Housing affordability continues to decline as the hot real estate market fuels skyrocketing prices. Incomes aren’t keeping pace with the higher prices.
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The median family income rose by 1.2% in May while the monthly mortgage payment jumped by 20%, according to the National Association of REALTORS®’ Housing Affordability Index.
Even as mortgage rates are down compared to a year ago—which has helped buyers save on borrowing costs—the median existing-home price has jumped 24.4% compared to the same period.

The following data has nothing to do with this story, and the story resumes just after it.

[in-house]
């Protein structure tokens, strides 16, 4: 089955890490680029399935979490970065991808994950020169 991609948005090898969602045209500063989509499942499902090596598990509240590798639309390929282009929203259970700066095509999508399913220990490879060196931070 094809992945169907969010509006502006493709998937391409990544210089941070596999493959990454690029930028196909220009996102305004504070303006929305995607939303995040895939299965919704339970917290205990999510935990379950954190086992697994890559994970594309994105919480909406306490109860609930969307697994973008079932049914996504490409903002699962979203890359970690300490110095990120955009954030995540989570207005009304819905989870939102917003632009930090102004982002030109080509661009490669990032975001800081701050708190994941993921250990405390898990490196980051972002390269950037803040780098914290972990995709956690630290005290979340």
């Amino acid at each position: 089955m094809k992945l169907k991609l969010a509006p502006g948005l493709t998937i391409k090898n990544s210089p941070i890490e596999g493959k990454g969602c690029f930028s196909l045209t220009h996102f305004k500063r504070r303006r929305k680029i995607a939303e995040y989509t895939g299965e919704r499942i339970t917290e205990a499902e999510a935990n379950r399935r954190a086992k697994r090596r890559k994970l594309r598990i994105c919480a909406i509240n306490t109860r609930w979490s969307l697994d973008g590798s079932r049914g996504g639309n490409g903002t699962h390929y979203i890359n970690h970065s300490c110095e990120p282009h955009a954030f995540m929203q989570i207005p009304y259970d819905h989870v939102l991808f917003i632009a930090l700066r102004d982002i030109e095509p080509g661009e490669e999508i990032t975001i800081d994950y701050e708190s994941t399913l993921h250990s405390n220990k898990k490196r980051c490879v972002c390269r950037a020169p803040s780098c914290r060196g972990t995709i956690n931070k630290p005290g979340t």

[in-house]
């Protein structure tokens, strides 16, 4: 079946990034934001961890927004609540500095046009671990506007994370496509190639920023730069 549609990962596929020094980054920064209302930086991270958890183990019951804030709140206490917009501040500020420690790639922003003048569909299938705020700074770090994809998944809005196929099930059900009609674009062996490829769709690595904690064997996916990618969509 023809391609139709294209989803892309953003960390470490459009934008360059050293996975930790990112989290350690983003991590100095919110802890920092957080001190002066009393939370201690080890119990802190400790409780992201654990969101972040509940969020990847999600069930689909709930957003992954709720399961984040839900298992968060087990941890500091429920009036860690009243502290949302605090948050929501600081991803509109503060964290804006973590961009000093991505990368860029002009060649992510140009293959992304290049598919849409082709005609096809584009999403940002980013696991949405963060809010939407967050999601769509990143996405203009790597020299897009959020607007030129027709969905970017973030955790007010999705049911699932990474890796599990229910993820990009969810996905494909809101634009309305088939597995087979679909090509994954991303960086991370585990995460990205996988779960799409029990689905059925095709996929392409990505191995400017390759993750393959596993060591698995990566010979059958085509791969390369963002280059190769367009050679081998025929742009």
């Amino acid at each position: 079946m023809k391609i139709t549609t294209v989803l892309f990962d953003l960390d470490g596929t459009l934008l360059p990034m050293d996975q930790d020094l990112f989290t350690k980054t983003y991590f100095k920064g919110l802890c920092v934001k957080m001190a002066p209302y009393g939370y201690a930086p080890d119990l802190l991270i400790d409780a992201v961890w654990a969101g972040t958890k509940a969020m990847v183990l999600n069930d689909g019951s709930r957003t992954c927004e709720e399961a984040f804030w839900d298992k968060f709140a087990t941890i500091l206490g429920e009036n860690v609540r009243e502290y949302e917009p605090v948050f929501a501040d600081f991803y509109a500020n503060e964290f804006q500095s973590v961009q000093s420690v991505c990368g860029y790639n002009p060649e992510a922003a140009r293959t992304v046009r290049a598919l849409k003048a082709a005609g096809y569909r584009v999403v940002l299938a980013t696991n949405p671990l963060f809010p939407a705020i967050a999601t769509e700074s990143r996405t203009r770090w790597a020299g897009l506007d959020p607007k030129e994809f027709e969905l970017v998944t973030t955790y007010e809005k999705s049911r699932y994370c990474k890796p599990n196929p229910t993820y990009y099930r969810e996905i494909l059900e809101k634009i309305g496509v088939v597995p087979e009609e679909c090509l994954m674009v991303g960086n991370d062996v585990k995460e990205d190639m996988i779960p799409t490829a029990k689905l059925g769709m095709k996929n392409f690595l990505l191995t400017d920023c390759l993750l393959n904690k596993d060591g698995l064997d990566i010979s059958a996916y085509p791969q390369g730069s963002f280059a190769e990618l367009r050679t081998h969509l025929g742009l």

Monthly mortgage payments increased to $1,204 in May, a 20% jump compared to a year earlier. NAR’s analysis notes the annual mortgage payment—as a percentage of income—increased to 16.5% over the past year due to higher home prices and a decline in median family incomes.
Homeowners in the West have the highest mortgage payments to income share at 22.1% of income. Home prices in the West have climbed to a record high of $513,700.
The most affordable region of the U.S. in housing continues to be the Midwest, in which the median family income is $86,440. NAR’s index calculates a qualifying income as the income required to afford a mortgage so that payments are no more than 25% of a family’s income. The Midwest had a qualifying income of $44,016.
Source: “Housing Affordability Falls in May as Home Prices Rise Faster Than Income,” National Association of REALTORS® Economists’ Outlook blog (July 9, 2021)